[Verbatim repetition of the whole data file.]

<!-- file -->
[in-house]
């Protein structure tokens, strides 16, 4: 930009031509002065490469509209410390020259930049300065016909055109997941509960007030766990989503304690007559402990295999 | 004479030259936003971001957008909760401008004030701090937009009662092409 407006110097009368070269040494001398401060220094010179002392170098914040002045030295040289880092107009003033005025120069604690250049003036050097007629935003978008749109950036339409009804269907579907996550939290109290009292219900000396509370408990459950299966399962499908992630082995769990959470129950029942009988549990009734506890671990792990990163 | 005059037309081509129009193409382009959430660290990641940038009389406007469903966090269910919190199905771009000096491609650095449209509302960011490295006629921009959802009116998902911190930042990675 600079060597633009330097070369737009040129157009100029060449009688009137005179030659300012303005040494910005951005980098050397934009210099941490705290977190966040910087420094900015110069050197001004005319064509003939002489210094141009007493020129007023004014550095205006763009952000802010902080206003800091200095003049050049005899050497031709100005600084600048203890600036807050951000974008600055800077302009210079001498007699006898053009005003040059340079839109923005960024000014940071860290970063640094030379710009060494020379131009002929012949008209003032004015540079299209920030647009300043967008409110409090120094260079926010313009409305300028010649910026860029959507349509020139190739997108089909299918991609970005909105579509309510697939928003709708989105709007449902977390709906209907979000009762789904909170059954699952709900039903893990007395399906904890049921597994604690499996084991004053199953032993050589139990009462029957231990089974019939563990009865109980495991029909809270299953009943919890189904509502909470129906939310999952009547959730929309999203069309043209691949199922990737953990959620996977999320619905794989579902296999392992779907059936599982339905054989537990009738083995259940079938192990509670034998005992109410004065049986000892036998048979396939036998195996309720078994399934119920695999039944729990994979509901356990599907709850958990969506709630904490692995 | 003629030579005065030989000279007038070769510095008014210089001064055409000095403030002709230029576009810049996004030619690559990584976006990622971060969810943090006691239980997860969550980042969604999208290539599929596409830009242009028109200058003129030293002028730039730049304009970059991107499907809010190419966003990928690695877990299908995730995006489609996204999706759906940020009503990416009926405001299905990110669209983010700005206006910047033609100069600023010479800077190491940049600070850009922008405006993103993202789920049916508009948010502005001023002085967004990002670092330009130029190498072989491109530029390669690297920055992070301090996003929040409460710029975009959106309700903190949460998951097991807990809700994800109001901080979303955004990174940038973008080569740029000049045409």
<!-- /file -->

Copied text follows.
[in-house]
């Protein structure tokens, strides 16, 4: 930009031509002065490469509209410390020259930049300065016909055109997941509960007030766990989503304690007559402990295999 | 004479030259936003971001957008909760401008004030701090937009009662092409 407006110097009368070269040494001398401060220094010179002392170098914040002045030295040289880092107009003033005025120069604690250049003036050097007629935003978008749109950036339409009804269907579907996550939290109290009292219900000396509370408990459950299966399962499908992630082995769990959470129950029942009988549990009734506890671990792990990163 | 005059037309081509129009193409382009959430660290990641940038009389406007469903966090269910919190199905771009000096491609650095449209509302960011490295006629921009959802009116998902911190930042990675 600079060597633009330097070369737009040129157009100029060449009688009137005179030659300012303005040494910005951005980098050397934009210099941490705290977190966040910087420094900015110069050197001004005319064509003939002489210094141009007493020129007023004014550095205006763009952000802010902080206003800091200095003049050049005899050497031709100005600084600048203890600036807050951000974008600055800077302009210079001498007699006898053009005003040059340079839109923005960024000014940071860290970063640094030379710009060494020379131009002929012949008209003032004015540079299209920030647009300043967008409110409090120094260079926010313009409305300028010649910026860029959507349509020139190739997108089909299918991609970005909105579509309510697939928003709708989105709007449902977390709906209907979000009762789904909170059954699952709900039903893990007395399906904890049921597994604690499996084991004053199953032993050589139990009462029957231990089974019939563990009865109980495991029909809270299953009943919890189904509502909470129906939310999952009547959730929309999203069309043209691949199922990737953990959620996977999320619905794989579902296999392992779907059936599982339905054989537990009738083995259940079938192990509670034998005992109410004065049986000892036998048979396939036998195996309720078994399934119920695999039944729990994979509901356990599907709850958990969506709630904490692995 | 003629030579005065030989000279007038070769510095008014210089001064055409000095403030002709230029576009810049996004030619690559990584976006990622971060969810943090006691239980997860969550980042969604999208290539599929596409830009242009028109200058003129030293002028730039730049304009970059991107499907809010190419966003990928690695877990299908995730995006489609996204999706759906940020009503990416009926405001299905990110669209983010700005206006910047033609100069600023010479800077190491940049600070850009922008405006993103993202789920049916508009948010502005001023002085967004990002670092330009130029190498072989491109530029390669690297920055992070301090996003929040409460710029975009959106309700903190949460998951097991807990809700994800109001901080979303955004990174940038973008080569740029000049045409």